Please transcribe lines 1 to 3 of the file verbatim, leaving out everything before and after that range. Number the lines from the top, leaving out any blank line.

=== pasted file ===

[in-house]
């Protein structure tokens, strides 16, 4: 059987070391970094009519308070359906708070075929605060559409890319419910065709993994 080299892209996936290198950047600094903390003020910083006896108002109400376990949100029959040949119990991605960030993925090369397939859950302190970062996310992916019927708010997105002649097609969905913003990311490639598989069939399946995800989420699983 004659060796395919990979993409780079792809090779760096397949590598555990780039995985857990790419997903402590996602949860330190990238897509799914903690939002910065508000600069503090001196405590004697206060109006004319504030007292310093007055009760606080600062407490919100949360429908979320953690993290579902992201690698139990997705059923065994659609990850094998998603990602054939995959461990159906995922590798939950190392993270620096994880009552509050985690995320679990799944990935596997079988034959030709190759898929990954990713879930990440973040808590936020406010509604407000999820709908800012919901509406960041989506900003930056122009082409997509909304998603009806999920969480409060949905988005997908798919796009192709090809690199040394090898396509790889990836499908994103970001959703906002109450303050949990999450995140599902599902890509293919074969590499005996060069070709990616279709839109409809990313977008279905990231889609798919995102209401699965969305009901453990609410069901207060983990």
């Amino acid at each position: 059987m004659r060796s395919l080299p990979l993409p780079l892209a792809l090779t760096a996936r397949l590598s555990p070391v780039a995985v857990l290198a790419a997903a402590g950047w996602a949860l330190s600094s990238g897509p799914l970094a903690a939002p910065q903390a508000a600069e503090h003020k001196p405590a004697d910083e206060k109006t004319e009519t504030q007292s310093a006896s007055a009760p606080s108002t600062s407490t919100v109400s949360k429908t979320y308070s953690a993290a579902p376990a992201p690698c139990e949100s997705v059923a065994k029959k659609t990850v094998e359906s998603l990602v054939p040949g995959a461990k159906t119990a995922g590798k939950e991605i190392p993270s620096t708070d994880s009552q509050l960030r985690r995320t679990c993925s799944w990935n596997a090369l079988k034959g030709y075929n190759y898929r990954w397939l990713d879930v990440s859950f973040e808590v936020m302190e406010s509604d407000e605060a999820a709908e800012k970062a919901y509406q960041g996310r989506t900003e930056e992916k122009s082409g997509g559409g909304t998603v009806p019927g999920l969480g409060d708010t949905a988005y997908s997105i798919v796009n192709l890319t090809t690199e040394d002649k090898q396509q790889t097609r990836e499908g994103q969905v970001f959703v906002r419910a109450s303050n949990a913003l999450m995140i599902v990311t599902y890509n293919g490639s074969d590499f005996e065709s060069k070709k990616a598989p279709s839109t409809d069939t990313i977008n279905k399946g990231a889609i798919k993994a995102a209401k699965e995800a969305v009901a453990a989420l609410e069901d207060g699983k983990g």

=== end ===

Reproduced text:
[in-house]
């Protein structure tokens, strides 16, 4: 059987070391970094009519308070359906708070075929605060559409890319419910065709993994 080299892209996936290198950047600094903390003020910083006896108002109400376990949100029959040949119990991605960030993925090369397939859950302190970062996310992916019927708010997105002649097609969905913003990311490639598989069939399946995800989420699983 004659060796395919990979993409780079792809090779760096397949590598555990780039995985857990790419997903402590996602949860330190990238897509799914903690939002910065508000600069503090001196405590004697206060109006004319504030007292310093007055009760606080600062407490919100949360429908979320953690993290579902992201690698139990997705059923065994659609990850094998998603990602054939995959461990159906995922590798939950190392993270620096994880009552509050985690995320679990799944990935596997079988034959030709190759898929990954990713879930990440973040808590936020406010509604407000999820709908800012919901509406960041989506900003930056122009082409997509909304998603009806999920969480409060949905988005997908798919796009192709090809690199040394090898396509790889990836499908994103970001959703906002109450303050949990999450995140599902599902890509293919074969590499005996060069070709990616279709839109409809990313977008279905990231889609798919995102209401699965969305009901453990609410069901207060983990």
């Amino acid at each position: 059987m004659r060796s395919l080299p990979l993409p780079l892209a792809l090779t760096a996936r397949l590598s555990p070391v780039a995985v857990l290198a790419a997903a402590g950047w996602a949860l330190s600094s990238g897509p799914l970094a903690a939002p910065q903390a508000a600069e503090h003020k001196p405590a004697d910083e206060k109006t004319e009519t504030q007292s310093a006896s007055a009760p606080s108002t600062s407490t919100v109400s949360k429908t979320y308070s953690a993290a579902p376990a992201p690698c139990e949100s997705v059923a065994k029959k659609t990850v094998e359906s998603l990602v054939p040949g995959a461990k159906t119990a995922g590798k939950e991605i190392p993270s620096t708070d994880s009552q509050l960030r985690r995320t679990c993925s799944w990935n596997a090369l079988k034959g030709y075929n190759y898929r990954w397939l990713d879930v990440s859950f973040e808590v936020m302190e406010s509604d407000e605060a999820a709908e800012k970062a919901y509406q960041g996310r989506t900003e930056e992916k122009s082409g997509g559409g909304t998603v009806p019927g999920l969480g409060d708010t949905a988005y997908s997105i798919v796009n192709l890319t090809t690199e040394d002649k090898q396509q790889t097609r990836e499908g994103q969905v970001f959703v906002r419910a109450s303050n949990a913003l999450m995140i599902v990311t599902y890509n293919g490639s074969d590499f005996e065709s060069k070709k990616a598989p279709s839109t409809d069939t990313i977008n279905k399946g990231a889609i798919k993994a995102a209401k699965e995800a969305v009901a453990a989420l609410e069901d207060g699983k983990g």